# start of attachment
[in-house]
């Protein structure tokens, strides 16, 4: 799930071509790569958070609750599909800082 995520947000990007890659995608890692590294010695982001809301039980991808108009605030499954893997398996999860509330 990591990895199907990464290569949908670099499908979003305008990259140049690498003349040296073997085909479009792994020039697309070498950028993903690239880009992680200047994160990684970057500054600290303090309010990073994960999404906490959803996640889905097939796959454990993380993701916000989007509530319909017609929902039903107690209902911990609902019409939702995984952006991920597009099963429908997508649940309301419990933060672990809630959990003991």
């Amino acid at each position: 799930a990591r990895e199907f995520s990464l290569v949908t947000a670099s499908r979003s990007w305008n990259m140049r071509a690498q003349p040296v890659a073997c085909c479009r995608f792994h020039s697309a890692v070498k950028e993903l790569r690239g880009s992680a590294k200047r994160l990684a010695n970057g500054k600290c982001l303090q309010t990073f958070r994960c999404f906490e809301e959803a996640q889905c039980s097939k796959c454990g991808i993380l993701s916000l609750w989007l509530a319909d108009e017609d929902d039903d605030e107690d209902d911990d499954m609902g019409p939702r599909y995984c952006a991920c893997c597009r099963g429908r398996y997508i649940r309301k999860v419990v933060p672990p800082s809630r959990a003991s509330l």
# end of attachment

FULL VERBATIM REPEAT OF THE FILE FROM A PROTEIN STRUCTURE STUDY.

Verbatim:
[in-house]
């Protein structure tokens, strides 16, 4: 799930071509790569958070609750599909800082 995520947000990007890659995608890692590294010695982001809301039980991808108009605030499954893997398996999860509330 990591990895199907990464290569949908670099499908979003305008990259140049690498003349040296073997085909479009792994020039697309070498950028993903690239880009992680200047994160990684970057500054600290303090309010990073994960999404906490959803996640889905097939796959454990993380993701916000989007509530319909017609929902039903107690209902911990609902019409939702995984952006991920597009099963429908997508649940309301419990933060672990809630959990003991």
């Amino acid at each position: 799930a990591r990895e199907f995520s990464l290569v949908t947000a670099s499908r979003s990007w305008n990259m140049r071509a690498q003349p040296v890659a073997c085909c479009r995608f792994h020039s697309a890692v070498k950028e993903l790569r690239g880009s992680a590294k200047r994160l990684a010695n970057g500054k600290c982001l303090q309010t990073f958070r994960c999404f906490e809301e959803a996640q889905c039980s097939k796959c454990g991808i993380l993701s916000l609750w989007l509530a319909d108009e017609d929902d039903d605030e107690d209902d911990d499954m609902g019409p939702r599909y995984c952006a991920c893997c597009r099963g429908r398996y997508i649940r309301k999860v419990v933060p672990p800082s809630r959990a003991s509330l």